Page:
Do I have to file a Federal tax return?
It depends. If the home country has any income, social security or transfer tax treaties with the United States, the treaty rules can mitigate double taxation. The home country laws also may grant tax credits for U.S. taxes paid. A tax advisor in your home jurisdiction can provide additional information.
Estate tax treaties may exempt brokerage accounts for nonresident aliens or provide higher exemptions from the tax. U.S. Brokers are not responsible for estate tax compliance, so it’s a tax matter for nonresident aliens and their tax advisors. Brokers require a conclusion of IRS estate proceedings before releasing assets from the account of the deceased.
A limited number of countries have estate tax treaties with the U.S. that eliminate certain types of asset situated in the U.S. from the 40% estate taxation. Only the following countries have estate/gift tax treaty with the U.S.: Australia, Austria, Denmark, Finland, France, Germany, Ireland, Italy, Japan, Netherlands, Norway, South Africa, Sweden, Switzerland, and the United Kingdom. Even for those countries reduction of tax exposure is only partial.
Nonresident aliens should learn how repatriation of funds work on death; they might have delays due to probate of the estate and getting IRS estate tax clearance. By opening a U.S.-based brokerage account, it lands the account in the U.S. (Nonresidents holding U.S. securities in a foreign brokerage accounts must count those U.S. securities in a U.S. estate.)
The 1979 bilateral tax treaty between the UK and the US that covers transfer taxes (i.e. US federal estate, gift, GST, and UK IHT) broadly gives rise to the following consequences:
Exclusive taxing rights are given to the country of the individual’s domicile, with the exception of Article 6/7 property (i.e. real estate or permanent establishment property)
The non-domiciliary country can still subject its citizens to transfer tax according to domestic law, and
Double taxation should not normally arise under tax credit provisions.
How can taxes be mitigated if a Double Taxation Agreement does not apply and I want to hold US stock or Mutual funds?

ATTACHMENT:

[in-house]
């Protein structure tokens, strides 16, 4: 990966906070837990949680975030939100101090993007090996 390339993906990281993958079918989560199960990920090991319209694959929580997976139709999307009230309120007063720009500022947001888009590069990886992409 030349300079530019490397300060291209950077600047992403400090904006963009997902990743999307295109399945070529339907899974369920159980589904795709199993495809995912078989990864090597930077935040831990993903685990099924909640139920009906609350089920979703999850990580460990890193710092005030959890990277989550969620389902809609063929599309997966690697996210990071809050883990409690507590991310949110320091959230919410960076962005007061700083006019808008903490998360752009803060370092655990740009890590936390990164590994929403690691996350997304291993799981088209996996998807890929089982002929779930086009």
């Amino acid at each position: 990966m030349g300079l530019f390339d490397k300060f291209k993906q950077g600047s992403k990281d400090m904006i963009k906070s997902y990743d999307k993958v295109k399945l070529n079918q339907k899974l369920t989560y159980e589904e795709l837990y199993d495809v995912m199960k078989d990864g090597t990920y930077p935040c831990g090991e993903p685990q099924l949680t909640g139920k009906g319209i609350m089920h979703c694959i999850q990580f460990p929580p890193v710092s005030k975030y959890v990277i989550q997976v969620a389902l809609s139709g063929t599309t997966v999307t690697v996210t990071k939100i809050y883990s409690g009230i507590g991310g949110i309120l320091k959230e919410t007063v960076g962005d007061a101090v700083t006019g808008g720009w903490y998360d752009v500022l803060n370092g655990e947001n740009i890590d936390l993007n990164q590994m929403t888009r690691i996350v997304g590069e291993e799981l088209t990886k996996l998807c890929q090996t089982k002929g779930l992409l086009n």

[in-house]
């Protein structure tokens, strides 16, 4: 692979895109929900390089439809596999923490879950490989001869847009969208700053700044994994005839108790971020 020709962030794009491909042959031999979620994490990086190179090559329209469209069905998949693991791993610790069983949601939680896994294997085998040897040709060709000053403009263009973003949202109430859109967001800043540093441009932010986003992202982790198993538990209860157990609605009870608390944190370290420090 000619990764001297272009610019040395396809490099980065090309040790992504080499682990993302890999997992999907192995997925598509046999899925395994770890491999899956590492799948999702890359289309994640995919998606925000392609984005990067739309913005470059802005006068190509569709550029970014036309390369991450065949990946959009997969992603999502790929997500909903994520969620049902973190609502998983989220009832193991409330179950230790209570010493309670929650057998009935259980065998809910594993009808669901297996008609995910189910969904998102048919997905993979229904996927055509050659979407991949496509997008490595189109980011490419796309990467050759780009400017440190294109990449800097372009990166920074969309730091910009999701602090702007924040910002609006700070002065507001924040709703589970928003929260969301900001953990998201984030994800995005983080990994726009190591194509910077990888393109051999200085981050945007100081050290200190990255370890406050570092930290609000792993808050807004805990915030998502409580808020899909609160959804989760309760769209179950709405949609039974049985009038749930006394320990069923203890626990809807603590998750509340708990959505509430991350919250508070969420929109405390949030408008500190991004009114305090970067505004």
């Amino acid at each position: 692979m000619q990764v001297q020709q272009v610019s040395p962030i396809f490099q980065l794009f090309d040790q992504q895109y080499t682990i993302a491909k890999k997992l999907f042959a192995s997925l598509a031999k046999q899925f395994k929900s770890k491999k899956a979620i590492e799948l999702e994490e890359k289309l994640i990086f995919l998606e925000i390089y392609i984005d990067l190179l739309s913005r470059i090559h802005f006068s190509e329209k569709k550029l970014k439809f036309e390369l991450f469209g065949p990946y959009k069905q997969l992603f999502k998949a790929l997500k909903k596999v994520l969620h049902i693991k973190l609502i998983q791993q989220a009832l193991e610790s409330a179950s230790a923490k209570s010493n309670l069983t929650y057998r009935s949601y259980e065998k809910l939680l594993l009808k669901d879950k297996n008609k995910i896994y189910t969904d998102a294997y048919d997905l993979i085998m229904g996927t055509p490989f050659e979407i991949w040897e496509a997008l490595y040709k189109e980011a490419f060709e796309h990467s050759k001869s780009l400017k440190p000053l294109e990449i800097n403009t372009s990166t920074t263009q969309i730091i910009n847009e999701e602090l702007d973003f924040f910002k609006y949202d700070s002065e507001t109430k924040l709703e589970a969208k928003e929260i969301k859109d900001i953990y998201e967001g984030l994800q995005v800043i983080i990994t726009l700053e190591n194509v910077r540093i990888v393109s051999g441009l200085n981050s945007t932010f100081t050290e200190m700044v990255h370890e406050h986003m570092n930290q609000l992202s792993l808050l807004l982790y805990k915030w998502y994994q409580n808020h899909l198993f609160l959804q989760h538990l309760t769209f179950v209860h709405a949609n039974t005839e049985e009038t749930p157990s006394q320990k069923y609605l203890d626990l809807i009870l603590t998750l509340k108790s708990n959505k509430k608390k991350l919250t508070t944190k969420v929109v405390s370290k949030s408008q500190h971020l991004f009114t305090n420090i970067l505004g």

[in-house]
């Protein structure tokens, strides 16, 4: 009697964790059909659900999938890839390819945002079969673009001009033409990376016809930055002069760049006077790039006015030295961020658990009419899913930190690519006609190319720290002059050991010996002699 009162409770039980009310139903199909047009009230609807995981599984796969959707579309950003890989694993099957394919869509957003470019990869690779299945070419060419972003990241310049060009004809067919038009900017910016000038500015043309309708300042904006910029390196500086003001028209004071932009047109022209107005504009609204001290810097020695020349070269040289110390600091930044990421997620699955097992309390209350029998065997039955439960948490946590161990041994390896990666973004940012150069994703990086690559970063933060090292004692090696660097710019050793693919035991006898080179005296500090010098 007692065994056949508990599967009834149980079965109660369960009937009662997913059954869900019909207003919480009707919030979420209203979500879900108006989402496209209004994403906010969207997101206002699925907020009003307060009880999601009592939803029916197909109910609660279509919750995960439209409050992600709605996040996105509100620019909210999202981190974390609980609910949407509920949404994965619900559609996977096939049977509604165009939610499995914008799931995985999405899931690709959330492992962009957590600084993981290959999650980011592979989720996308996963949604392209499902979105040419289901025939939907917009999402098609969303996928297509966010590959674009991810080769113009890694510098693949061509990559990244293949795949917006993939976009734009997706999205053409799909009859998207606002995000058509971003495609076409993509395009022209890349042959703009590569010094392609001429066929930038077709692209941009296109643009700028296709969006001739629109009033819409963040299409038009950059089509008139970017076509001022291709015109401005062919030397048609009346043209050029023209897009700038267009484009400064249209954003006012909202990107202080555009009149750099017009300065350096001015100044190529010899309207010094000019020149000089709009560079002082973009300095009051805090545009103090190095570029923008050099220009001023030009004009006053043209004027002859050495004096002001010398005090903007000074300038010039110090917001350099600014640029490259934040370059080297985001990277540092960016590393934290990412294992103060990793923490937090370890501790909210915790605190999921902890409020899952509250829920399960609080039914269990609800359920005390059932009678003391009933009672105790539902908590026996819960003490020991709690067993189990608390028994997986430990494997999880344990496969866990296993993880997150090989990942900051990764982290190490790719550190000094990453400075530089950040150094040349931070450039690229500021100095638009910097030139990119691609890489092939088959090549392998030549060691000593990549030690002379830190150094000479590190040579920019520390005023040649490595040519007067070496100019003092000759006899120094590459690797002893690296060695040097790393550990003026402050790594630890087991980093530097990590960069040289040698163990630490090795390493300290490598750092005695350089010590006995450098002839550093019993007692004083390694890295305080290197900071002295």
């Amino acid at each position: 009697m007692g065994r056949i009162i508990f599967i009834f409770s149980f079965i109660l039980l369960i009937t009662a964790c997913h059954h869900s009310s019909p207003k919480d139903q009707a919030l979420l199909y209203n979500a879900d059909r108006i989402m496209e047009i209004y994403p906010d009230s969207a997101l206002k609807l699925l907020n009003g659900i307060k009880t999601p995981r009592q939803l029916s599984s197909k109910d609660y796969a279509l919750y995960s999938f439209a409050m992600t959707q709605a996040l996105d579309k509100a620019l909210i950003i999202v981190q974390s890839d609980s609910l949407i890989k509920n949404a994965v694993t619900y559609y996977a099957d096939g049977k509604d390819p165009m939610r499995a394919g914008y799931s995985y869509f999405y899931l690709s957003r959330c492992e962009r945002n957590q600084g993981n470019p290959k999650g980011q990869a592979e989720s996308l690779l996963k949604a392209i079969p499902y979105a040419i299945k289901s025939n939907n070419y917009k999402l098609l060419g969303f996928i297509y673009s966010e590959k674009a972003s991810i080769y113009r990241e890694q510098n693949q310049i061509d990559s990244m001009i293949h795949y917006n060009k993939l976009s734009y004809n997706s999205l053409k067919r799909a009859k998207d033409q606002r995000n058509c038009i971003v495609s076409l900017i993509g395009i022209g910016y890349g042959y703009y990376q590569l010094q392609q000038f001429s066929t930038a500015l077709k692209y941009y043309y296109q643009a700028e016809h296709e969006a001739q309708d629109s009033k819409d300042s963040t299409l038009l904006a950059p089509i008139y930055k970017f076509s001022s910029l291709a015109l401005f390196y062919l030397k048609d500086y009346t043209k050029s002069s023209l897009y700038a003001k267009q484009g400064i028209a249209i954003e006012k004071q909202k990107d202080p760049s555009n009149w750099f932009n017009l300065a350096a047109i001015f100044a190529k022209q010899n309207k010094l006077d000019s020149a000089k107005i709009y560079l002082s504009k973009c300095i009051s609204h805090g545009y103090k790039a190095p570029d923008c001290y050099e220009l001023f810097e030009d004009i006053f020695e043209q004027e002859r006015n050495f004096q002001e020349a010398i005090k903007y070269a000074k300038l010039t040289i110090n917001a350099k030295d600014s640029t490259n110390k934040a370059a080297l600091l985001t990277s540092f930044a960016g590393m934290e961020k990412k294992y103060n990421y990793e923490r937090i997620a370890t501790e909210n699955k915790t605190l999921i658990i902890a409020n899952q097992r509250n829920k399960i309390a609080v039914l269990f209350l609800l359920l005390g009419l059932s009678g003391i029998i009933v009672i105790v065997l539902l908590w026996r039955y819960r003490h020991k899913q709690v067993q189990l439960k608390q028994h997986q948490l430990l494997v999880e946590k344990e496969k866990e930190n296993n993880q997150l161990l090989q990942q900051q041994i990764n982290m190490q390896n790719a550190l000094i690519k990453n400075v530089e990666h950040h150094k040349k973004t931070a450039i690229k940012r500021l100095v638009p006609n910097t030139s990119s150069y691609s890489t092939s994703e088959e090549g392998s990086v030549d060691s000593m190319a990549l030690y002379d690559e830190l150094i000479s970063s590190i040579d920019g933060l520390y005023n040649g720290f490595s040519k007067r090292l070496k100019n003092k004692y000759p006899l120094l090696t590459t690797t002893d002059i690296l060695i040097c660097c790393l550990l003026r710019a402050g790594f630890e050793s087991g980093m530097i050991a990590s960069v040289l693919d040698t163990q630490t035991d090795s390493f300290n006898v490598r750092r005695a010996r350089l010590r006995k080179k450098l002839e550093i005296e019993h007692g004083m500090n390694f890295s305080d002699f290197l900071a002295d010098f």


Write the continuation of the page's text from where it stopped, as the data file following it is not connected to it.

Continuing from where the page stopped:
So as a reminder, U.S.-situated assets include American real estate, tangible personal property, and securities of U.S. companies. A non-resident’s stock holdings in American companies are also subject to estate taxation..
For all of the above cases, whether or not the investments are held inside a pension or other tax-mitigating wrapper may create further significant differences to the tax results. And for investors who have or plan an international lifestyle, moving into or out of the US can create large and damaging discontinuities in tax treatment.
An offshore portfolio bond is another name for an offshore investment bond. It is a potentially tax efficient investment wrapper that can hold different assets, such as stocks and shares and mutual funds.
Where directly held shares are transferred to a portfolio bond, the transfer is unlikely to be liable to estate tax if the portfolio bond is regarded as non-US situs. For example if the portfolio bond is situs in the Isle of Man or Ireland. There are generally no US income tax or capital gains tax implications for a non US person transferring the shares.
Once the assets are held within the bond, the previous owner is deemed to have relinquished all legal and beneficial rights to the assets and therefore on death, the value of the shares are not assessable to US estate tax.
Non-US citizens who own property in the US including US securities, need to have a clear understanding of the potential implications of the US estate rules As, residency and domicile choices can have major tax implications.
An international estate planning professional should be consulted to help you determine any potential impact and develop an approach based on your specific circumstances.
If you would like to find out more you can contact me here
NB: This material has been prepared for informational purposes only, and is not intended to provide, and should not be relied on for, tax, legal or accounting advice.